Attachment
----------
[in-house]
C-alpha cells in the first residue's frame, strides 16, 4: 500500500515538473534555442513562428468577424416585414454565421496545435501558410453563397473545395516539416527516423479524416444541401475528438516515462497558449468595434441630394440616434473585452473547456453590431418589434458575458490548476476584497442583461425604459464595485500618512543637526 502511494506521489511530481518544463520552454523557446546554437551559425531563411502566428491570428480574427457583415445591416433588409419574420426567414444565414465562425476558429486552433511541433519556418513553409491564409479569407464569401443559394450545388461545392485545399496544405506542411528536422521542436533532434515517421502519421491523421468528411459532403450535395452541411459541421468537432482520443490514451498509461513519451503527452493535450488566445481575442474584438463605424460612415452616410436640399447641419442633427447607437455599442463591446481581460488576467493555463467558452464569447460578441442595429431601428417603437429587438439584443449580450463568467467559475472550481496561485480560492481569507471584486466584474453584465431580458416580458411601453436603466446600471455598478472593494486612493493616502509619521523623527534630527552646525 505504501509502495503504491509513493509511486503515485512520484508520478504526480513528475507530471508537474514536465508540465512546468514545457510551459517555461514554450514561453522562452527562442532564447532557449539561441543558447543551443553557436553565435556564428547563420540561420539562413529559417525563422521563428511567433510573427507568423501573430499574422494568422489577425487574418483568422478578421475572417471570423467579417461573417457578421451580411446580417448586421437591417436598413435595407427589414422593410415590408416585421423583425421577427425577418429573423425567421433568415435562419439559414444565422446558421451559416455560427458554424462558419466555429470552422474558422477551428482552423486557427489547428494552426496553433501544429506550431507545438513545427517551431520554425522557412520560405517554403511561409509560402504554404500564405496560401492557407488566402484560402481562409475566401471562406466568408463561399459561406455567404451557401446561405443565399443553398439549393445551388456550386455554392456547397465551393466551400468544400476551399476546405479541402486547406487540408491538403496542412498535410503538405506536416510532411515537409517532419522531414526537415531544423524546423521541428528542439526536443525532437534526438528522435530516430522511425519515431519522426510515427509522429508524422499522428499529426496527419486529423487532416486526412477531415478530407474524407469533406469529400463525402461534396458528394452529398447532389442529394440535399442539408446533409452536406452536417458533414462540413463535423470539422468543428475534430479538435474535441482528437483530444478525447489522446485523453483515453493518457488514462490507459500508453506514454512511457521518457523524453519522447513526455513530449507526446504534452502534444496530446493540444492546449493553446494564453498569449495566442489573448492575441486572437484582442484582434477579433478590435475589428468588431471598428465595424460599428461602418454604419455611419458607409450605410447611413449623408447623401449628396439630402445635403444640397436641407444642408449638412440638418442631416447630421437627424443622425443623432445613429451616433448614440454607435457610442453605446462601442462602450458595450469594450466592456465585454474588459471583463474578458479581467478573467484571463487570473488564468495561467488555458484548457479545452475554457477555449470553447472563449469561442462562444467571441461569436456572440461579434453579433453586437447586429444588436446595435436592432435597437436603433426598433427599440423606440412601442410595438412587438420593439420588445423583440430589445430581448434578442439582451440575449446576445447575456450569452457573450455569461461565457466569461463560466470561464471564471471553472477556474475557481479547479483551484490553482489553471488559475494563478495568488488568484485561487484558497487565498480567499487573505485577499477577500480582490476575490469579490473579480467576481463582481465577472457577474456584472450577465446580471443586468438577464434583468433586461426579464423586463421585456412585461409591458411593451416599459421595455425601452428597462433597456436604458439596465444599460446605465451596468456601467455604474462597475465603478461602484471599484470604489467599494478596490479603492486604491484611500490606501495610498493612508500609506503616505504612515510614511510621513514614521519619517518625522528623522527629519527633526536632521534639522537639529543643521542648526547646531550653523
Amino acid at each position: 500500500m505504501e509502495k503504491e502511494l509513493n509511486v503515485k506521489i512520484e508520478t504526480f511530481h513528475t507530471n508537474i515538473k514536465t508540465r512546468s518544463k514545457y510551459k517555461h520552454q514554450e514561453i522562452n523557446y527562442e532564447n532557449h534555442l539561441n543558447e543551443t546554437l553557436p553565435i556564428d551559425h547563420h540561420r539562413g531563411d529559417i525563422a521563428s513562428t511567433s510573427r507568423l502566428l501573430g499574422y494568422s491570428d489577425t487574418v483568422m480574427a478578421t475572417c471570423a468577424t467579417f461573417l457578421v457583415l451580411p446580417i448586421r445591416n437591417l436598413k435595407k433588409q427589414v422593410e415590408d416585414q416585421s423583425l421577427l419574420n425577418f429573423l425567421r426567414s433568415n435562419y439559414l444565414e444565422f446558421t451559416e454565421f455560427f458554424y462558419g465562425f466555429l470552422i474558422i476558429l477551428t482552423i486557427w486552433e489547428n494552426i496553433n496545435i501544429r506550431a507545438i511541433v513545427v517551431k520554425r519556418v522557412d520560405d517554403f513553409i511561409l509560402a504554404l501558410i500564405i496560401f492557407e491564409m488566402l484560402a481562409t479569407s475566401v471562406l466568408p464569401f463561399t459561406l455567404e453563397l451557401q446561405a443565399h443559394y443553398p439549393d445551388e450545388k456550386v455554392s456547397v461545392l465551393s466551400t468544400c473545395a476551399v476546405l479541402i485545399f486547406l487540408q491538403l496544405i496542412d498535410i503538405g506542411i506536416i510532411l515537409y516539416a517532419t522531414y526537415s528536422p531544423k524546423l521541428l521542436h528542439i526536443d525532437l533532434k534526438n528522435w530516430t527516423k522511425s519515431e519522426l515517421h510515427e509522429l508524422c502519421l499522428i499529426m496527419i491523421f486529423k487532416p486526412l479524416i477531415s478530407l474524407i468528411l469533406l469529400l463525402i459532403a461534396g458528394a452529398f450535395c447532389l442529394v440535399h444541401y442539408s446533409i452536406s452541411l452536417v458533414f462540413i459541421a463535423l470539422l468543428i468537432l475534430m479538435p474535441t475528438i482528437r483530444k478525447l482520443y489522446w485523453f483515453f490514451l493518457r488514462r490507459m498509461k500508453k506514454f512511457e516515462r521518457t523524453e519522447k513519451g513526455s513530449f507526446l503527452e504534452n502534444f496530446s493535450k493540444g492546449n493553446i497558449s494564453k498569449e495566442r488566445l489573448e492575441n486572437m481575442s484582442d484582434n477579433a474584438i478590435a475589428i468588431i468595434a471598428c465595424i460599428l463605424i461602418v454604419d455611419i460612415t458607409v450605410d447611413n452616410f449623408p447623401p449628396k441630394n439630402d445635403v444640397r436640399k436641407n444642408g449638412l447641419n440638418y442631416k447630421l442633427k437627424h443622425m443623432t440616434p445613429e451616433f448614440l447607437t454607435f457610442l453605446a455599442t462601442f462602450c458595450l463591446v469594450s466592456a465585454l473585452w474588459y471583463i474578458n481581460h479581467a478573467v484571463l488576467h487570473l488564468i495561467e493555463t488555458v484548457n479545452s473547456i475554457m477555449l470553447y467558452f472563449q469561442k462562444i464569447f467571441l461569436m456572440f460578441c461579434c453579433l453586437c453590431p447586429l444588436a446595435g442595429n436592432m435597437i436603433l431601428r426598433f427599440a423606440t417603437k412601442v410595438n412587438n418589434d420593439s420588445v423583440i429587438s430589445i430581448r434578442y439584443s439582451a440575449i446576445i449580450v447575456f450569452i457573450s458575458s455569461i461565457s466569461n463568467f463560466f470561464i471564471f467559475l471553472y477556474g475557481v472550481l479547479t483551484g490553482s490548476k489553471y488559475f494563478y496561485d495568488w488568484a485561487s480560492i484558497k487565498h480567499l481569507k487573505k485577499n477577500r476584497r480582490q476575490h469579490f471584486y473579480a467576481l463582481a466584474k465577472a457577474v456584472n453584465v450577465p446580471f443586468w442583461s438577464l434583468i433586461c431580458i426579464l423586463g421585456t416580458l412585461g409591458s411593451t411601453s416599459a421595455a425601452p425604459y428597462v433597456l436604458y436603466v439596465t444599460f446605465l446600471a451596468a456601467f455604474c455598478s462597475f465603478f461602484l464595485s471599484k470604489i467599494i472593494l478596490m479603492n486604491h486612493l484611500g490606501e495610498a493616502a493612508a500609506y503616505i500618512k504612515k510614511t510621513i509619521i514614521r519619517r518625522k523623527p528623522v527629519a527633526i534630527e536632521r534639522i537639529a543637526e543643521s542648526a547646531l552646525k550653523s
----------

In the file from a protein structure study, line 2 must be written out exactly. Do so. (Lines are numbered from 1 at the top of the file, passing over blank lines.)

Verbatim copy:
C-alpha cells in the first residue's frame, strides 16, 4: 500500500515538473534555442513562428468577424416585414454565421496545435501558410453563397473545395516539416527516423479524416444541401475528438516515462497558449468595434441630394440616434473585452473547456453590431418589434458575458490548476476584497442583461425604459464595485500618512543637526 502511494506521489511530481518544463520552454523557446546554437551559425531563411502566428491570428480574427457583415445591416433588409419574420426567414444565414465562425476558429486552433511541433519556418513553409491564409479569407464569401443559394450545388461545392485545399496544405506542411528536422521542436533532434515517421502519421491523421468528411459532403450535395452541411459541421468537432482520443490514451498509461513519451503527452493535450488566445481575442474584438463605424460612415452616410436640399447641419442633427447607437455599442463591446481581460488576467493555463467558452464569447460578441442595429431601428417603437429587438439584443449580450463568467467559475472550481496561485480560492481569507471584486466584474453584465431580458416580458411601453436603466446600471455598478472593494486612493493616502509619521523623527534630527552646525 505504501509502495503504491509513493509511486503515485512520484508520478504526480513528475507530471508537474514536465508540465512546468514545457510551459517555461514554450514561453522562452527562442532564447532557449539561441543558447543551443553557436553565435556564428547563420540561420539562413529559417525563422521563428511567433510573427507568423501573430499574422494568422489577425487574418483568422478578421475572417471570423467579417461573417457578421451580411446580417448586421437591417436598413435595407427589414422593410415590408416585421423583425421577427425577418429573423425567421433568415435562419439559414444565422446558421451559416455560427458554424462558419466555429470552422474558422477551428482552423486557427489547428494552426496553433501544429506550431507545438513545427517551431520554425522557412520560405517554403511561409509560402504554404500564405496560401492557407488566402484560402481562409475566401471562406466568408463561399459561406455567404451557401446561405443565399443553398439549393445551388456550386455554392456547397465551393466551400468544400476551399476546405479541402486547406487540408491538403496542412498535410503538405506536416510532411515537409517532419522531414526537415531544423524546423521541428528542439526536443525532437534526438528522435530516430522511425519515431519522426510515427509522429508524422499522428499529426496527419486529423487532416486526412477531415478530407474524407469533406469529400463525402461534396458528394452529398447532389442529394440535399442539408446533409452536406452536417458533414462540413463535423470539422468543428475534430479538435474535441482528437483530444478525447489522446485523453483515453493518457488514462490507459500508453506514454512511457521518457523524453519522447513526455513530449507526446504534452502534444496530446493540444492546449493553446494564453498569449495566442489573448492575441486572437484582442484582434477579433478590435475589428468588431471598428465595424460599428461602418454604419455611419458607409450605410447611413449623408447623401449628396439630402445635403444640397436641407444642408449638412440638418442631416447630421437627424443622425443623432445613429451616433448614440454607435457610442453605446462601442462602450458595450469594450466592456465585454474588459471583463474578458479581467478573467484571463487570473488564468495561467488555458484548457479545452475554457477555449470553447472563449469561442462562444467571441461569436456572440461579434453579433453586437447586429444588436446595435436592432435597437436603433426598433427599440423606440412601442410595438412587438420593439420588445423583440430589445430581448434578442439582451440575449446576445447575456450569452457573450455569461461565457466569461463560466470561464471564471471553472477556474475557481479547479483551484490553482489553471488559475494563478495568488488568484485561487484558497487565498480567499487573505485577499477577500480582490476575490469579490473579480467576481463582481465577472457577474456584472450577465446580471443586468438577464434583468433586461426579464423586463421585456412585461409591458411593451416599459421595455425601452428597462433597456436604458439596465444599460446605465451596468456601467455604474462597475465603478461602484471599484470604489467599494478596490479603492486604491484611500490606501495610498493612508500609506503616505504612515510614511510621513514614521519619517518625522528623522527629519527633526536632521534639522537639529543643521542648526547646531550653523